Somewhere in the tropics, a volcano exploded violently during the year 1258, producing a massive stratospheric aerosol veil that eventually blanketed the globe. Arctic and Antarctic ice cores suggest that this was the world largest volcanic eruption of the past millenium. According to contemporary chronicles, the stratospheric dry fog possibly manifested itself in Europe as a persistently cloudy aspect of the sky and also through an apparently total darkening of the eclipsed Moon. Based on a sudden temperature drop for several months in England, the eruption's initiation date can be inferred to have been probably January 1258. The frequent cold and rain that year led to severe crop damage and famine throughout much of Europe. Pestilence repeatedly broke out in 1258 and 1259; it occurred also in the Middle East, reportedly as plague. Another very cold winter followed in 1260-1261. The troubled period's wars, famines, pestilences, and earthquakes appear to have contributed in part to the rise of the European flagellant movement of 1260, one of the most bizarre social phenomena of the Middle Ages.
Sustained cooling from volcanoes would have sent some of the expanding Arctic sea ice down along the eastern coast of Greenland until it eventually melted in the North Atlantic. Since sea ice contains almost no salt, when it melted the surface water became less dense, preventing it from mixing with deeper North Atlantic water. This weakened heat transport back to the Arctic and created a self-sustaining feedback on the sea ice long after the effects of the volcanic aerosols subsided, according to simulations.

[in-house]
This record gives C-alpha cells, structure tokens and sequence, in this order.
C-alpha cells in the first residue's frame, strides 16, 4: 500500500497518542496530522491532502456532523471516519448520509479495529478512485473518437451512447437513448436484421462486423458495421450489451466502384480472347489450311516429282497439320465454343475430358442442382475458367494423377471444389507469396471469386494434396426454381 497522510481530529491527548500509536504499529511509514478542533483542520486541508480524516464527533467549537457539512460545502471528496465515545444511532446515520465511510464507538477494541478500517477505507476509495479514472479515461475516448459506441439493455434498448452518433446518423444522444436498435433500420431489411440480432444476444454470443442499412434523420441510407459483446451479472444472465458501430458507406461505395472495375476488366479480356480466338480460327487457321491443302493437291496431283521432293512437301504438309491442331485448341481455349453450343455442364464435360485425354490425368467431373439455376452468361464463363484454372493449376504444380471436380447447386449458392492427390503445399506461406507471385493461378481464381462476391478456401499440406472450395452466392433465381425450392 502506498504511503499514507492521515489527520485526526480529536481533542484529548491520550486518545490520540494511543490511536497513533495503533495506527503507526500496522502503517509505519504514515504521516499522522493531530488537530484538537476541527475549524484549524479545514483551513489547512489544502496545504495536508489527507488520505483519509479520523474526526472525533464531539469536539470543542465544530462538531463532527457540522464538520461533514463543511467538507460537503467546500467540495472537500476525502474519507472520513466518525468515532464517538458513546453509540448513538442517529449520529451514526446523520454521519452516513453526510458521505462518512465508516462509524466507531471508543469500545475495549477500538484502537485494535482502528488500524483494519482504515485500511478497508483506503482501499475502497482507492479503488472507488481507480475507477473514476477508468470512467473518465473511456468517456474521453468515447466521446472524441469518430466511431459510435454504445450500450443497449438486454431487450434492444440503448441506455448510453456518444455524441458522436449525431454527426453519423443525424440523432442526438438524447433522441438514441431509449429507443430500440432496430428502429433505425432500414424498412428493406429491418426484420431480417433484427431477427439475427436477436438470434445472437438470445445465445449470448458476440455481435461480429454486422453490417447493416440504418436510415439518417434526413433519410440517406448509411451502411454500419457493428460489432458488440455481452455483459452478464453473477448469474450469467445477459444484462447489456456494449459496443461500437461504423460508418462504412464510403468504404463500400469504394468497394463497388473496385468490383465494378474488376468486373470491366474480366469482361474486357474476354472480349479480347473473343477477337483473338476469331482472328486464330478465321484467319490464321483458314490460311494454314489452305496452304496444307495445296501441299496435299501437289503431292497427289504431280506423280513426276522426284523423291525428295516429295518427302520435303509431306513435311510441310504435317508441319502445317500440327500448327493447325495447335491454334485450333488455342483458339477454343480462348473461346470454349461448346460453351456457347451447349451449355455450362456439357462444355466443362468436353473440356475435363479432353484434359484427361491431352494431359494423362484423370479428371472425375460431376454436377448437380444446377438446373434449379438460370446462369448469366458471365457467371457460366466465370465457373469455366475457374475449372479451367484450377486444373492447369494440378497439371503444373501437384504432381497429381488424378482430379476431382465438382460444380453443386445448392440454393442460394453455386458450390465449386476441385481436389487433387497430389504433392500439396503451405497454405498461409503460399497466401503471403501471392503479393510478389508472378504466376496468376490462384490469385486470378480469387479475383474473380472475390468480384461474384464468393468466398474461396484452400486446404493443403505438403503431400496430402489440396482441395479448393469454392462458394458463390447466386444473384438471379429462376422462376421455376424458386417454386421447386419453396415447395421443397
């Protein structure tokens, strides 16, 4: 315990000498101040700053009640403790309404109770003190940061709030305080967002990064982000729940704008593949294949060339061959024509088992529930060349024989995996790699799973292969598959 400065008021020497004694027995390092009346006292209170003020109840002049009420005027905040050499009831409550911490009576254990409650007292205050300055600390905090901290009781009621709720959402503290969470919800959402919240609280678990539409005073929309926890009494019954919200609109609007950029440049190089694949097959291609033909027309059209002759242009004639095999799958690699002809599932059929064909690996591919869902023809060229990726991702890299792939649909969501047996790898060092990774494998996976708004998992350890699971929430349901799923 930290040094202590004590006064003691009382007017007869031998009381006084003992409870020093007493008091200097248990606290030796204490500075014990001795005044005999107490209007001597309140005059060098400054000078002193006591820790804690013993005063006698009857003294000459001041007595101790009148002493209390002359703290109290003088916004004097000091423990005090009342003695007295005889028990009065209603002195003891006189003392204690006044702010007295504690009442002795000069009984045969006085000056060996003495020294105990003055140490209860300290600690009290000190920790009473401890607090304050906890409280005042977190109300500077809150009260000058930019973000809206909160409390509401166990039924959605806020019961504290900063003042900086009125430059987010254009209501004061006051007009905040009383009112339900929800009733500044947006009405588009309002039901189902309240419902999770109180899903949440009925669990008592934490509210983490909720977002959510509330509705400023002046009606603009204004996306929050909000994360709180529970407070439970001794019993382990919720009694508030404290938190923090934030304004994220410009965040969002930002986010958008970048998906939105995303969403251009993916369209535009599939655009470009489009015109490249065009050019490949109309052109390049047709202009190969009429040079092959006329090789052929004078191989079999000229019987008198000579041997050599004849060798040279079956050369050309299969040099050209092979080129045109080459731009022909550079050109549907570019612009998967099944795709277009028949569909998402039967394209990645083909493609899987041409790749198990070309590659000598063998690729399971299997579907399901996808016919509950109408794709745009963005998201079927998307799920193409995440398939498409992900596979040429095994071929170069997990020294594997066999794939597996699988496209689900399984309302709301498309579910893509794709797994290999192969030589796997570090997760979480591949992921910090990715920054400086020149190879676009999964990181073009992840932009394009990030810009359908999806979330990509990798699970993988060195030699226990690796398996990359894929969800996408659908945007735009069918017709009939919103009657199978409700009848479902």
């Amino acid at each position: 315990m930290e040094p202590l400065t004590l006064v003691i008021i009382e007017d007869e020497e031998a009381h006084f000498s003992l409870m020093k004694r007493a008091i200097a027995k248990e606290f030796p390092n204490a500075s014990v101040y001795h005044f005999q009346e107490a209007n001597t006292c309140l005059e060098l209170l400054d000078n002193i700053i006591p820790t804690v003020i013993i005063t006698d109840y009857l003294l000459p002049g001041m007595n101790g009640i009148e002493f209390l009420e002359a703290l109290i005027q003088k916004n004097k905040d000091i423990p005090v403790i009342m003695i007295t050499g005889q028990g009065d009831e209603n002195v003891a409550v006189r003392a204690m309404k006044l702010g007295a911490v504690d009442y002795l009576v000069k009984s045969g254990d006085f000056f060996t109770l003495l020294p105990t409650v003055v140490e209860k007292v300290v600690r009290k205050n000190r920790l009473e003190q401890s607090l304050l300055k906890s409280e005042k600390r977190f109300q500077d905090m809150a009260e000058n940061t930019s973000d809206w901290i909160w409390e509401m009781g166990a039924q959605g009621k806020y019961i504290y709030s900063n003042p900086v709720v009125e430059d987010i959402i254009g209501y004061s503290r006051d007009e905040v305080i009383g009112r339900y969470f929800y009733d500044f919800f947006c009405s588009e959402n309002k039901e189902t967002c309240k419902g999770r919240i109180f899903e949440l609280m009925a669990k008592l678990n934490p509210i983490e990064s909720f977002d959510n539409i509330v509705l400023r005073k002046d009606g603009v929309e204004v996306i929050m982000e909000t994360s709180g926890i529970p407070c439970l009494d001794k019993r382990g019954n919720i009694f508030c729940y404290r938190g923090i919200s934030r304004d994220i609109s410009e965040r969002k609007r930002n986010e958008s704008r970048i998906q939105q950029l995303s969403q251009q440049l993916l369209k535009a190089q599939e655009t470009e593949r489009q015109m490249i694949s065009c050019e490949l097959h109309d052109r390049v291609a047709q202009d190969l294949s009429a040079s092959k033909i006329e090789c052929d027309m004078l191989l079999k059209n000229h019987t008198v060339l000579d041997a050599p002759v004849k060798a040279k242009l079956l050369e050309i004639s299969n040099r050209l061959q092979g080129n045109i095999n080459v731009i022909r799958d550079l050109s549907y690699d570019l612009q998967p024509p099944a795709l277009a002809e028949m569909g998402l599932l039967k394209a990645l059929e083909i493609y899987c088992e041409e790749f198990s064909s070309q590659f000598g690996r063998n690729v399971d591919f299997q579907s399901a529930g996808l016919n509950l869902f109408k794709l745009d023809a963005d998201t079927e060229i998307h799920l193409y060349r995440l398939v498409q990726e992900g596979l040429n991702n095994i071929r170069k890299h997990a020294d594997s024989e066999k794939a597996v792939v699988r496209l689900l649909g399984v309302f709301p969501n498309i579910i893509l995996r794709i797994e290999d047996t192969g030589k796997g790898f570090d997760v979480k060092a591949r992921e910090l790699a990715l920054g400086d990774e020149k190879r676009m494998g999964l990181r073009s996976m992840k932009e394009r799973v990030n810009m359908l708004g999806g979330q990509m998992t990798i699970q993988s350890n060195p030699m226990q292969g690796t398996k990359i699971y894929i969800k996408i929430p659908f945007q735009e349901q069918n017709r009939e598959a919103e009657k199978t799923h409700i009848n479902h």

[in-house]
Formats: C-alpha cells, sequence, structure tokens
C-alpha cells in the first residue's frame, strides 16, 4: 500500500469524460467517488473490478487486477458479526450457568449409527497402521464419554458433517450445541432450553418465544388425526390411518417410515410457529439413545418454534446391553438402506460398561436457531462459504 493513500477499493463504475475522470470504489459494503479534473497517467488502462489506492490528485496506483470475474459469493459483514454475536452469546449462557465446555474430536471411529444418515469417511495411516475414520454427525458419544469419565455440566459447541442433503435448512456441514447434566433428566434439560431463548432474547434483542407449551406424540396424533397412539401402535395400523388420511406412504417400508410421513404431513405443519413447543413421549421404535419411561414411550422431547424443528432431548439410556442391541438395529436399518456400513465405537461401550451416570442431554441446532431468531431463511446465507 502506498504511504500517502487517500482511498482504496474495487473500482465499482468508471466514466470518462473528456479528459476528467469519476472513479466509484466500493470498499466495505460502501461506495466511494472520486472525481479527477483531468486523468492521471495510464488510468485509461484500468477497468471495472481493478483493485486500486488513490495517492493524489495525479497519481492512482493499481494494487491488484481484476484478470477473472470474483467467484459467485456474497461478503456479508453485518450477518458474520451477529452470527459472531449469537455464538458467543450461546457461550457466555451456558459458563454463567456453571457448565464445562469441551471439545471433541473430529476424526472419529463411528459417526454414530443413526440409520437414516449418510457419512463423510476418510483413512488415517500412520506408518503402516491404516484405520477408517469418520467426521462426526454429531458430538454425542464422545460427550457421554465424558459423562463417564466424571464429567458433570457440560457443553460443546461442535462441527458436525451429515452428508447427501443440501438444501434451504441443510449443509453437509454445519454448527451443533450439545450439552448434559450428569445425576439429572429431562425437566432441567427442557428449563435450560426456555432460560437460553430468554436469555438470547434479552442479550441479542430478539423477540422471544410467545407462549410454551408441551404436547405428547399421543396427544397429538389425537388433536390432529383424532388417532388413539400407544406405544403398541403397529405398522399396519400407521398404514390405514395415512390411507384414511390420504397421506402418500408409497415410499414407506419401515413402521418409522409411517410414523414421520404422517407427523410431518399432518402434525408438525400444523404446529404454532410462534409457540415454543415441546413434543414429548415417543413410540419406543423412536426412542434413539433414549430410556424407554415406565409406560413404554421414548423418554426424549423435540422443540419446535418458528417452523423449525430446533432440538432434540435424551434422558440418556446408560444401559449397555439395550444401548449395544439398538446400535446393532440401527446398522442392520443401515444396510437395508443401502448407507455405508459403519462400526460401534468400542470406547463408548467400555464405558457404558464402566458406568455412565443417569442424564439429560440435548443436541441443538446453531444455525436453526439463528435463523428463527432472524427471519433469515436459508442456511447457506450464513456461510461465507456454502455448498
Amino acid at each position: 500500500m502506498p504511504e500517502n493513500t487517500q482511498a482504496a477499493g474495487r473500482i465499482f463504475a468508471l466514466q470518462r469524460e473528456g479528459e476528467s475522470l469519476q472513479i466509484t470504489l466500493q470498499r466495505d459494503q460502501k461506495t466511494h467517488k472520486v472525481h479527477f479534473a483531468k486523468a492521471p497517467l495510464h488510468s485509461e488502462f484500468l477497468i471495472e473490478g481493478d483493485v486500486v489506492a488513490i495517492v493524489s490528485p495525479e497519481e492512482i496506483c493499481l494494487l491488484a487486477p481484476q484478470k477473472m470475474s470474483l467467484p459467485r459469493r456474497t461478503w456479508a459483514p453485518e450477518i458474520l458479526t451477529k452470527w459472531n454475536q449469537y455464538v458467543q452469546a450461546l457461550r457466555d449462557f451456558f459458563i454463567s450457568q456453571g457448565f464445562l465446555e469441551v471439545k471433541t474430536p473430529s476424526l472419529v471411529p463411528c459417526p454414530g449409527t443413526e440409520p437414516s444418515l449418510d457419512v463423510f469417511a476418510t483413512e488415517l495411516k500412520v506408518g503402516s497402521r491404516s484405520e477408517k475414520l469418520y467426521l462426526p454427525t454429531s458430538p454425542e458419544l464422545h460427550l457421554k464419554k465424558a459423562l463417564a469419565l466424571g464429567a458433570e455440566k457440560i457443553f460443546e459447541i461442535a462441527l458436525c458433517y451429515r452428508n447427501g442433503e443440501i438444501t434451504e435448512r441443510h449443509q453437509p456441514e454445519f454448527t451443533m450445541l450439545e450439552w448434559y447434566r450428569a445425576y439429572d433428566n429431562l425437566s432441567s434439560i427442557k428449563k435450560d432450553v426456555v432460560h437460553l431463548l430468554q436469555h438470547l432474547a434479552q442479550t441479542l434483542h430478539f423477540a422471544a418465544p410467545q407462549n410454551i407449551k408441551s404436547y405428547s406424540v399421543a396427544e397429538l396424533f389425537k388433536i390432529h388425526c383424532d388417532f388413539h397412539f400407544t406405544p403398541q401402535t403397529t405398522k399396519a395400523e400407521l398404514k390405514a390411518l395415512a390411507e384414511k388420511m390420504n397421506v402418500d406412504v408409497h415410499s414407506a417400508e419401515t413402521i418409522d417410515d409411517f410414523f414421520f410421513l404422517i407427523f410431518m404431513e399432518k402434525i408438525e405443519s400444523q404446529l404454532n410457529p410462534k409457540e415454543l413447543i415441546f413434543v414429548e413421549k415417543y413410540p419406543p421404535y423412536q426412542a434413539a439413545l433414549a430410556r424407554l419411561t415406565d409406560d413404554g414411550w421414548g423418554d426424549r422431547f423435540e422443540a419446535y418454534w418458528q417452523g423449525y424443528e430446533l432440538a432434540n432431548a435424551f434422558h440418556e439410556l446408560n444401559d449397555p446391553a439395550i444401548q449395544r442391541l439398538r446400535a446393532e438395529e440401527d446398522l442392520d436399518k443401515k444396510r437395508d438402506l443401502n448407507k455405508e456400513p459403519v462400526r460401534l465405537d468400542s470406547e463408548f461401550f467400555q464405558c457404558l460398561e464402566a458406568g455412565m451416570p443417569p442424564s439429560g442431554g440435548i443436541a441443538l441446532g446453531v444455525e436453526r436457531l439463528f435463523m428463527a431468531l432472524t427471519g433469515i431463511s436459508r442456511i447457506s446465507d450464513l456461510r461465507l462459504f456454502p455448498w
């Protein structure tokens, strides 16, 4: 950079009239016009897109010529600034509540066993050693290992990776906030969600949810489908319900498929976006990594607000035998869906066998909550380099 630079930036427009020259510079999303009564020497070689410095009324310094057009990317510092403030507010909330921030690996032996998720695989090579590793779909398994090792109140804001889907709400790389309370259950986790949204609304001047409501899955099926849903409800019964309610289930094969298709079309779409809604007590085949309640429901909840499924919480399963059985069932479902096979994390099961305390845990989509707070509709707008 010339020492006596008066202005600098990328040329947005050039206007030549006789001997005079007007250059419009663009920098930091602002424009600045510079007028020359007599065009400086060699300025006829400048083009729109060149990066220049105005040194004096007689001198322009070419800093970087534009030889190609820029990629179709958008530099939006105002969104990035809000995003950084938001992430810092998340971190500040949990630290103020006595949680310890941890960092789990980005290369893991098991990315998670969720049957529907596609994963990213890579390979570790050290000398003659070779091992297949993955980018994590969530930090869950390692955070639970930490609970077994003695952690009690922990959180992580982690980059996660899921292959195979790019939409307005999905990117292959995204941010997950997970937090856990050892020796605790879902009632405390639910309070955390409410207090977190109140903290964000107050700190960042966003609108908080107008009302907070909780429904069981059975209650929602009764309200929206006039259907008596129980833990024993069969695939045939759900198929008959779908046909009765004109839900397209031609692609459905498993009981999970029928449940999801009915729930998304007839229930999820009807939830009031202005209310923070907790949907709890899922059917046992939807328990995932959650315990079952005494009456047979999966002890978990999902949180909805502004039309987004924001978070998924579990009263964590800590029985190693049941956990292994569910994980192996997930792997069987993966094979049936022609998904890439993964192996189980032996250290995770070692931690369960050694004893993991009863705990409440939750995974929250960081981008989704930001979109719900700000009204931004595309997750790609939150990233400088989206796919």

The existence of numerous temperature maxima between 2200 and 250 years BP (average ~70 years) suggests that multi-decadal processes typical of the North Atlantic Oscillation (NAO) are an inherent feature of late Holocene climate. However, late 19th and 20th century temperature extremes in Chesapeake Bay associated with NAO climate variability exceeded those of the prior 2000 years, including the interval 450-1000 AD, by 2-3°C, suggesting anomalous recent behavior of the climate system.